Tag Archives: Last Samurai


I was really looking forward to her second novel with happy anticipation.  The wait has been a long one, since her marvellous The Last Samurai one of my fave books, which I have read at least three times, unusual for me. So I bought it at vast expense, on-line, and gloated over the hard-covered book (not available in paperback), and read it very swiftly – it’s not a long book.

Once I’d got over the shock of this outrageous, bizarre novel which – by the by – should be sold in a plain brown wrapper stamped, Age Restricted: 21 and over only, I realize I’m disappointed.  I know it’s unrealistic to expect a second novel to be a reprise of the first brilliant debut, but that said ….

The two novels could not be more dissimilar. Both in content and style. The first one told an unusual story peopled with quirky, interesting, sympathetic characters; I was spellbound from page 1. Rods has an arresting cover, with a bright blue background, and three sets of bright blue eyes (painted, not photographed) showing an expression of great surprise. Once you discover the contents, you realize why they look so startled.

In short, the book is a satire on modern American marketing and business methods, and the use of sex in the office environment, purveyed in a clinical, conveyor-belt manner, to male staff, the women serving as lightning rods for otherwise troublesome sexual energy which would – under normal circumstances – give rise to endless sexual harassment suits, low productivity etc. etc. The book has a sweetly reasonable tone which reports in a matter of fact way, the success of ex-vacuum cleaner salesman Joe who succeeds in launching, selling and succeeding with his crazy scheme.  It almost sounds like an anthropologist’s report on a sociological experiment, and less like an article from Playboy.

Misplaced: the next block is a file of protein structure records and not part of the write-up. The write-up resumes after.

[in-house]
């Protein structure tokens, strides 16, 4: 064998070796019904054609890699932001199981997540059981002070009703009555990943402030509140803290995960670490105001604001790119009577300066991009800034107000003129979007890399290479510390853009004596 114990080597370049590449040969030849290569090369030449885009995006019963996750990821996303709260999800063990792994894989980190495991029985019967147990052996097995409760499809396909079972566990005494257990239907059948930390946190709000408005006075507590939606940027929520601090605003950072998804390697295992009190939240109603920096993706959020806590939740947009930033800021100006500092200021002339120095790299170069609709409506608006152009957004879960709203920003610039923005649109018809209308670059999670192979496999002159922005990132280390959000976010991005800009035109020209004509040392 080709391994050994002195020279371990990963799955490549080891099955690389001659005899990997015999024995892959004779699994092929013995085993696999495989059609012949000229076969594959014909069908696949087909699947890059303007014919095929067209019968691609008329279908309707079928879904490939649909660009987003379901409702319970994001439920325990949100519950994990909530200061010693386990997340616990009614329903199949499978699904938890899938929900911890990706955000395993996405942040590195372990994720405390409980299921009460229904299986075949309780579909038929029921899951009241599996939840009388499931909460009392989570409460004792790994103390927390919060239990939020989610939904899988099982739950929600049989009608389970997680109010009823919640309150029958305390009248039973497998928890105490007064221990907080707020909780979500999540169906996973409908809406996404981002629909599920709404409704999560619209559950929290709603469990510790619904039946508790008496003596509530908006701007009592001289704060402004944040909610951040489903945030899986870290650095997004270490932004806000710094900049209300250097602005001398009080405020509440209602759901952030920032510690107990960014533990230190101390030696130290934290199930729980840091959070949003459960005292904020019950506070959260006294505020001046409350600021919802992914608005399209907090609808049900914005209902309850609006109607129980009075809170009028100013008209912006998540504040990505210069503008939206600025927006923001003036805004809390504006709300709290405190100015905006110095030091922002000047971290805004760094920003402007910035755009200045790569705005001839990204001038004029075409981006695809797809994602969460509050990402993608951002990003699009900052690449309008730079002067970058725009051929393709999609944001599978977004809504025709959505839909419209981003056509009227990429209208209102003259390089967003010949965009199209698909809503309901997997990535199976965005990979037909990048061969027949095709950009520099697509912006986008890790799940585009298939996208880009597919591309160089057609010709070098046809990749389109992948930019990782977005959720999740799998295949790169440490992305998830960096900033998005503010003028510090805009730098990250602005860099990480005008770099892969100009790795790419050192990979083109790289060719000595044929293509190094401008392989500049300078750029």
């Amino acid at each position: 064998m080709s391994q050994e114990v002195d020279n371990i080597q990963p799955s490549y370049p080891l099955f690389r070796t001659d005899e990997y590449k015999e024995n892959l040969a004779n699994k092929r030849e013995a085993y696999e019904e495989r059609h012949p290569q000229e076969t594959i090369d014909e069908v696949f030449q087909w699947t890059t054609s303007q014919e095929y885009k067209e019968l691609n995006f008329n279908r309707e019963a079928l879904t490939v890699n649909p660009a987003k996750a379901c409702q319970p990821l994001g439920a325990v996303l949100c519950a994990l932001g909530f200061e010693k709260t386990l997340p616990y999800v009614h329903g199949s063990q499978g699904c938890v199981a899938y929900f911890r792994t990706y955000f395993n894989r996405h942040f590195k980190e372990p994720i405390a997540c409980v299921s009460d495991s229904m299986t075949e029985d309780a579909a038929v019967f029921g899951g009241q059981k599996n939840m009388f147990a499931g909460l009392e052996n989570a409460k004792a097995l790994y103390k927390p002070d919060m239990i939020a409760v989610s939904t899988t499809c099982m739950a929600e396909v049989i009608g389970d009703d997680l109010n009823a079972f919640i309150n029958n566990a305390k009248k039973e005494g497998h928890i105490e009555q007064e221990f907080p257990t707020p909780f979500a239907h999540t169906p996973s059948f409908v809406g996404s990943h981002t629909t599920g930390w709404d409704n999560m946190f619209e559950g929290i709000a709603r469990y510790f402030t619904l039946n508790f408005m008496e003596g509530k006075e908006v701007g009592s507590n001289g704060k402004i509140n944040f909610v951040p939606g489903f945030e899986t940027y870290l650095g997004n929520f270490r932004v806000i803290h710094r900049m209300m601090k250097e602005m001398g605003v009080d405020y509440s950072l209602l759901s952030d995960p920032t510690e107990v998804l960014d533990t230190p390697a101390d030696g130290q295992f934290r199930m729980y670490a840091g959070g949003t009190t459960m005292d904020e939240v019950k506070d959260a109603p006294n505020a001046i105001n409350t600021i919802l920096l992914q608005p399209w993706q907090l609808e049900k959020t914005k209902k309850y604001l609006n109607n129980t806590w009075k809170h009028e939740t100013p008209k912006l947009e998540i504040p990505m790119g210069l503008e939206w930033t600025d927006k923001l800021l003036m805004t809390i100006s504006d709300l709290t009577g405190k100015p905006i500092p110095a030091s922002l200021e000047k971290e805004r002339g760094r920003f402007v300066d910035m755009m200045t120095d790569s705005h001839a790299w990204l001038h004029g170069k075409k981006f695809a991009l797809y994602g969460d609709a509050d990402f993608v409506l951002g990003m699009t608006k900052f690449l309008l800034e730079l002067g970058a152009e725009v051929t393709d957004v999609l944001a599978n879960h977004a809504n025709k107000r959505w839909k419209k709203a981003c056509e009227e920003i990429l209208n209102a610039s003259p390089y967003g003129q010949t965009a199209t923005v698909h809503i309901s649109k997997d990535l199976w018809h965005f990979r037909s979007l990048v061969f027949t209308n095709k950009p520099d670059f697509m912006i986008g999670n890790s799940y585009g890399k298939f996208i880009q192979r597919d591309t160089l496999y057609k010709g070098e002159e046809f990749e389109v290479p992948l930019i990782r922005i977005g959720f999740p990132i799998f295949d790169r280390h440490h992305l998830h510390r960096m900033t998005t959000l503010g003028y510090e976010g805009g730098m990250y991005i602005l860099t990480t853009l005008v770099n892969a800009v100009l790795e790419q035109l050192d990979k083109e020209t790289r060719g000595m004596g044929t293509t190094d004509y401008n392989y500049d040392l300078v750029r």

The dust jacket says that the book is irredeemably filthy and parts of it are – we’re full frontal with male fantasies, and some down to earth language and details on fornication.  But oddly, it also outlines in some detail how two former Lightning Rods go on to make glittering careers in the legal field and Supreme Court, all on their LR earnings.

On finishing the book I continued to feel flabbergasted at the theme and the plot – it is galaxies away from the first book and it’s hard toaccept that it was written by a woman . I deliberately didn’t read any reviews of the book mid-read, but will do so now and see what other readers had to say about it. It was much heralded when it appeared.


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